Note: This novel was WINNER of the Booker Prize in 1987.
“I’m writing a history of the world…To round things off. I may as well—no more nit-picking stuff about Napoleon, Tito, the Battle of Edgehill, Hernando Cortez…The works this time. The whole triumphant murderous unstoppable chute – from the mud to the stars, universal and particular, your story and mine.”
Claudia Hampton, an iconoclastic, sometimes imperious, often maddening, and completely liberated seventy-six-year-old woman, lies in a nursing home awaiting death—very reluctantly. Having worked as a reporter during the Cairo campaign in World War II, and later as a popular historian, she sees no reason why she should not continue her work as she awaits death. ‘Let me contemplate myself within my [own] context,” she says, “everything and nothing. The history of the world as selected by Claudia: fact and fiction, myth and evidence, images and documents.”
As she fades in and out of consciousness (her nurse wondering aloud to the doctor, “Was she someone?”), she plans her story for her usual readers, indicating that she will omit the narrative but “flesh it out; give it life and color, add the screams and the rhetoric…The question is, shall it or shall it not be linear history? I’ve always thought a kaleidoscopic view might be an interesting heresy. Shake the tube and see what comes out…There is no chronology inside my head. I am composed of a myriad Claudias who spin and mix and part like sparks of sunlight on water..there is no sequence, everything happens at once.”
Staying true to Claudia Hampton’s character, author Penelope Lively creates the kaleidoscopic narrative which Claudia is living inside her head, filling it with all the “screams and the rhetoric” Claudia has promised, examining the collective past which is also her own deeply private past, recreating her personal relationships with every member of her family and with every lover, even as she is trying to see how she is connected more broadly to her family history, and, indeed, the history of the world. Claudia also looks at her life microscopically, since she, like everyone else, creates a personal history which is unique–no two people see the same events the same way. Ultimately, she approaches the universal questions of “Do we matter?” and “Do our lives have meaning?” As the kaleidoscope turns, it reveals the “life and color” of Claudia’s different points of view at various times in her life, and even, occasionally, the points of view of others as they contemplate Claudia—her daughter Lisa, her brother Gordon, and Tom Southern, a soldier she met in Egypt.
“In life as in history, the unexpected [always] lies waiting, grinning from around the corners,” and as Claudia remembers and dreams, she continually calls a spade a spade, recognizing the absurdities in her life at the same time that she sees the genuine joys and sadnesses. She gives remarkably insightful (though not necessarily polite) commentary on the people around her (at one point farting loudly when her meek sister-in-law comes to visit her in hospital), always trying to see how people became who they are and how they fit into the grand scheme of things. “Time and the universe lie around in our minds. We are sleeping histories of the world,” she asserts. And God has had little or no positive impact on it, she believes.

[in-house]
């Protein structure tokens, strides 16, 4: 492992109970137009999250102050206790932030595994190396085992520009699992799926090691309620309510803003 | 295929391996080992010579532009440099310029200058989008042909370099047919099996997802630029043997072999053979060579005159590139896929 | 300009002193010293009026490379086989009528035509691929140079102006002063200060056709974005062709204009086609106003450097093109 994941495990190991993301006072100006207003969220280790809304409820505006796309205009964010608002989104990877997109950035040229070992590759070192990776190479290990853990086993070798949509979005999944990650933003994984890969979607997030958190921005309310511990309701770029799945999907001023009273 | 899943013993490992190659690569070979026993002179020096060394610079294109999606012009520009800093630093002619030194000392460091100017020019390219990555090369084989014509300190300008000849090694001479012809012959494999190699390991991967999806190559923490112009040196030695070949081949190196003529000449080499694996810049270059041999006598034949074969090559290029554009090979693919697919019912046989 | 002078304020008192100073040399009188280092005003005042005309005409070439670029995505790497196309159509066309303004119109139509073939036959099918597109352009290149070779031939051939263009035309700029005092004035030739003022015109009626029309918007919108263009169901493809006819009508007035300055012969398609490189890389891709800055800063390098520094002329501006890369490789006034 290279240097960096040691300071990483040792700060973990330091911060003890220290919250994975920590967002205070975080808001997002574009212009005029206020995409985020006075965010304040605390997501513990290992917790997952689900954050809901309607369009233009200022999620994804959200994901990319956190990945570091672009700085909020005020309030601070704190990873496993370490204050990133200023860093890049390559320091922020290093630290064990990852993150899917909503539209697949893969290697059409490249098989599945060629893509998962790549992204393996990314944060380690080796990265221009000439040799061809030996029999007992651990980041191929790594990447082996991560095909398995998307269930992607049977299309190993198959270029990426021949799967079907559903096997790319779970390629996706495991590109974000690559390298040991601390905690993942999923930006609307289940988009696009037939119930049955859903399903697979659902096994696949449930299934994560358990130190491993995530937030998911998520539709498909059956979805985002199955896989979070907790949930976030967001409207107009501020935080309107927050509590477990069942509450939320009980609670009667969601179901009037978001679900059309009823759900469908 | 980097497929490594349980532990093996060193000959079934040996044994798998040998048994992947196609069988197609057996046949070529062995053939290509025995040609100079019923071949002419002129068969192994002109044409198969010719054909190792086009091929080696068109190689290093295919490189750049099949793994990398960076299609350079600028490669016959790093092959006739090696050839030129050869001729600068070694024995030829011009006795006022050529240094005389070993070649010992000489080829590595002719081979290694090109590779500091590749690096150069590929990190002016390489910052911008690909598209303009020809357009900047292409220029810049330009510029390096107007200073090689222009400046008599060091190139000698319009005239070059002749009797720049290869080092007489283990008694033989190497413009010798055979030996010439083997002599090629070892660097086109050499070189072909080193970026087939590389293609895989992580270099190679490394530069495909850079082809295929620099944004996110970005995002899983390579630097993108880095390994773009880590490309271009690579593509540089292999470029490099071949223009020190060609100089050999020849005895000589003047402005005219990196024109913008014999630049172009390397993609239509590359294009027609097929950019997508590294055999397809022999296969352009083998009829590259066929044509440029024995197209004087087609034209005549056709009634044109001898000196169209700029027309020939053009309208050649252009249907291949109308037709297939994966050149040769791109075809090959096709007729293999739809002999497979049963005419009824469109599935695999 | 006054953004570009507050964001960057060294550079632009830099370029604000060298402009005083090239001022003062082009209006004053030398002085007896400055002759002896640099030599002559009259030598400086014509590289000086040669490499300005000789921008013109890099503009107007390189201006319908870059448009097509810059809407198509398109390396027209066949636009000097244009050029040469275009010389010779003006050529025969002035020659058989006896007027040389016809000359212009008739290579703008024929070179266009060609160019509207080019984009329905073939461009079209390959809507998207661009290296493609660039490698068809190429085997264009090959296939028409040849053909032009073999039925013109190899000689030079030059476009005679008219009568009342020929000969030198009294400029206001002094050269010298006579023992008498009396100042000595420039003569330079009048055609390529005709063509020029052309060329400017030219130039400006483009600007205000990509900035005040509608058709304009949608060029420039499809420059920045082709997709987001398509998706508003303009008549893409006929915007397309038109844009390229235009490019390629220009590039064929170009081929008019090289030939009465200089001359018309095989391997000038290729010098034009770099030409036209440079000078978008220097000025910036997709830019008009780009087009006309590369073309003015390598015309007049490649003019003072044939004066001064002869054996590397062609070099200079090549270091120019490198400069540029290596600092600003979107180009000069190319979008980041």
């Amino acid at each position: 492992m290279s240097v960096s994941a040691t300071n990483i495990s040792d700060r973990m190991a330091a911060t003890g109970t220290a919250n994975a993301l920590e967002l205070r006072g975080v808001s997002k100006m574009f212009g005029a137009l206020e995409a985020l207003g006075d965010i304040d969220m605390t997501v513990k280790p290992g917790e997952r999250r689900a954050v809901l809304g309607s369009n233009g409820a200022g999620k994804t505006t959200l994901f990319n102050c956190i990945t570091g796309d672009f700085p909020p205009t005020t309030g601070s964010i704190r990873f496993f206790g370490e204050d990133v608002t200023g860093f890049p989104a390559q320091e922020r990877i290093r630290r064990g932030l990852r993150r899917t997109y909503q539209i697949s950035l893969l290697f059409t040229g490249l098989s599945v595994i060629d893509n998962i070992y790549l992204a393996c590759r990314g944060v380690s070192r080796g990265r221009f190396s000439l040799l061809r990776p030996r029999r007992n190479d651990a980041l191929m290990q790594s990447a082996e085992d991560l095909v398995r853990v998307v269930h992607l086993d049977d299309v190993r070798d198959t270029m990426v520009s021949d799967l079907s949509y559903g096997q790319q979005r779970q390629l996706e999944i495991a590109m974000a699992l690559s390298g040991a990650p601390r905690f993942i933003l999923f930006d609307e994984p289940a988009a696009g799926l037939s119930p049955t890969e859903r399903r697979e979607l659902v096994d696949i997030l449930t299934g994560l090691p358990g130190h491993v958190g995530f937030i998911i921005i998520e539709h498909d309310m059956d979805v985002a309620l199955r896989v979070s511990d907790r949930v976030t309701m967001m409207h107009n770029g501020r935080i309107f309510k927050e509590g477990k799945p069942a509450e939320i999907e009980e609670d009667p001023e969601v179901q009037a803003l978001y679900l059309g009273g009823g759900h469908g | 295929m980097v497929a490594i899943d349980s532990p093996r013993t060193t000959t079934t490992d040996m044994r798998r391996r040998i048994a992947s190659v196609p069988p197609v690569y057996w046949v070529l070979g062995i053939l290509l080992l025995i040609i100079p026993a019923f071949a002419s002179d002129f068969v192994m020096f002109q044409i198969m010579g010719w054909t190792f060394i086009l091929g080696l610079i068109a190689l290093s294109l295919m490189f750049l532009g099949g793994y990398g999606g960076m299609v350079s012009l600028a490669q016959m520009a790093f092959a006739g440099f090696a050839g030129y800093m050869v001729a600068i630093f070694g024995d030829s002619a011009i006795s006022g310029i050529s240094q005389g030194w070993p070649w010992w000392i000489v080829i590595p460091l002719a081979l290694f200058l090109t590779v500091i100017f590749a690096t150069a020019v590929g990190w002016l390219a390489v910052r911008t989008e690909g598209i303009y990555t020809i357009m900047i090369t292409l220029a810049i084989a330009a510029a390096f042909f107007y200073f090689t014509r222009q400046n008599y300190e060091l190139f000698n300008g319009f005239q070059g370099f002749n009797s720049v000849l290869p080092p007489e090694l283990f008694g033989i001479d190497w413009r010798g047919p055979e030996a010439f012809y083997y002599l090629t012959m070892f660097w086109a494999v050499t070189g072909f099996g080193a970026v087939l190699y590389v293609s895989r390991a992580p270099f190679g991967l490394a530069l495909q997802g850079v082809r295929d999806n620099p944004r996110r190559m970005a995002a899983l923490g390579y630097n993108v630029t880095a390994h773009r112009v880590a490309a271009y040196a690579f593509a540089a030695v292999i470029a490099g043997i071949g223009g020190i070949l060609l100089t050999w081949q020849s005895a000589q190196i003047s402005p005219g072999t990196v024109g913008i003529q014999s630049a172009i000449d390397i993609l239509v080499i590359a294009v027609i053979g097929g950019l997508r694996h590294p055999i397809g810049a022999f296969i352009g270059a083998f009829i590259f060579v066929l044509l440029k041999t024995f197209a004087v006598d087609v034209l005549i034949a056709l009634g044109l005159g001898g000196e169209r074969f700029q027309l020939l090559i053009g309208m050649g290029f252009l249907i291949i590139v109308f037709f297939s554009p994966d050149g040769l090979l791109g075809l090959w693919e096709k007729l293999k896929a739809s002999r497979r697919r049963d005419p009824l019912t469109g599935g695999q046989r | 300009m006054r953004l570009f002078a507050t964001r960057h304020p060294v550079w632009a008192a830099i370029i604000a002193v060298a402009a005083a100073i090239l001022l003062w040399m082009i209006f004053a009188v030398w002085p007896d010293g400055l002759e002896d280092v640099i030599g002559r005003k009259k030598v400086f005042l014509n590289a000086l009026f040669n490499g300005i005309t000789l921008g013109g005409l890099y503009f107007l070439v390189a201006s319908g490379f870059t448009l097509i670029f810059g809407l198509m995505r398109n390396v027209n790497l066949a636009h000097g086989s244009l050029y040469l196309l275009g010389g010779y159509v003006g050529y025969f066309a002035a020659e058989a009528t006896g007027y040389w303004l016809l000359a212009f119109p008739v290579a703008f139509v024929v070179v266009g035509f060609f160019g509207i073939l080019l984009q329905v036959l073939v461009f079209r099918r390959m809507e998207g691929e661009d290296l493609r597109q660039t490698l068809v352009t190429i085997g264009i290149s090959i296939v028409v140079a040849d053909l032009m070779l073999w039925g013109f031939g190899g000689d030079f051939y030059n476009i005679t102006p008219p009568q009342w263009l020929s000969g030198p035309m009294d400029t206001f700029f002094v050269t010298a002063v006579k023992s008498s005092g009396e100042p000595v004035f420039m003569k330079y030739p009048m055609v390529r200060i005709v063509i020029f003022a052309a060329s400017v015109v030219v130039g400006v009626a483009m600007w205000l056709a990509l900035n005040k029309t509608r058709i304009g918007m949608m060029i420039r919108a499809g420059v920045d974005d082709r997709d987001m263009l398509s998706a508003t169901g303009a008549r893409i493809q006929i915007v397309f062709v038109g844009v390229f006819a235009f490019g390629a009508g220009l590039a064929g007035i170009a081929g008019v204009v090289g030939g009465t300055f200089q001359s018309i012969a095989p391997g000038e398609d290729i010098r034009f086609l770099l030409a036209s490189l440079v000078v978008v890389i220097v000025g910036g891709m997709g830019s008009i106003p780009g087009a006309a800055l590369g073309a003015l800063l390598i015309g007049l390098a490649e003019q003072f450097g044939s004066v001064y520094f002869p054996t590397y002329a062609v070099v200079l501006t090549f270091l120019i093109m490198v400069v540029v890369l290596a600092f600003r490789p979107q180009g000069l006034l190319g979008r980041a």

Gradually, Claudia’s life story emerges, stopping and starting, sometimes repeating almost word for word a brief event from the past, as if she cannot remember what she has already told us, flashing backward and forward, and finally bringing us back to the nursing home where she is living out her last days. From the beginning, we know that she has never married, that she has a daughter named Lisa whose father is Jasper, that she has been close to her brother but does not have anything in common with his wife Sylvia. We learn that, as a child, she was a problem to her teachers who believed that “Claudia’s intelligence may well prove a stumbling block unless she learns how to control her enthusiasms,” yet she goes on to Oxford to study history. She writes popular history books, and then, from 1940 – 1944, when she is nearly thirty, she is in Egypt, at one point cadging a ride to the desert front so she can report on the war and write feature stories, and where she meets an attractive soldier. The plot itself is obviously not the main focus.
Author Penelope Lively makes every sentence a cause for celebration here. By turns humorous, thoughtful, satiric, wonderfully philosophical, and consummately literary in its observations and allusions, this novel is an absolute treasure, one that will appeal to every lover of serious themes presented in new ways. Claudia, at seventy-six, will strike a chord with many readers, and as she contemplates the meaning of her own life and the connections she may have with the historical past, she comes alive and becomes deeply human. Brilliant in its analysis of end-of-life issues, it is also remarkably personal in its examination of love and what it means.
Photos, in order: The author’s photo is from http://www.telegraph.co.uk.
The Winter Palace Hotel in Luxor is a place treasured by Claudia and Tom as they begin their love affair. http://www.hotelchatter.com
The one memento Claudia wants from Egypt is a ring, like the gold ring shown in the review, a poison ring, with a hidden compartment: http://shop.venturesterling.com/
Claudia then fills the ring’s hidden compartment with sand from the Mokattam Hills, which she visits. http://my.opera.com This painting of the hills is by R. Talbot Kelly (1861 – 1935).
Very ironically (and unromantically), “Moon Tiger” refers to a green coil of mosquito repellent which residents of Egypt used to combat mosquitos (and prevent malaria) during the summer.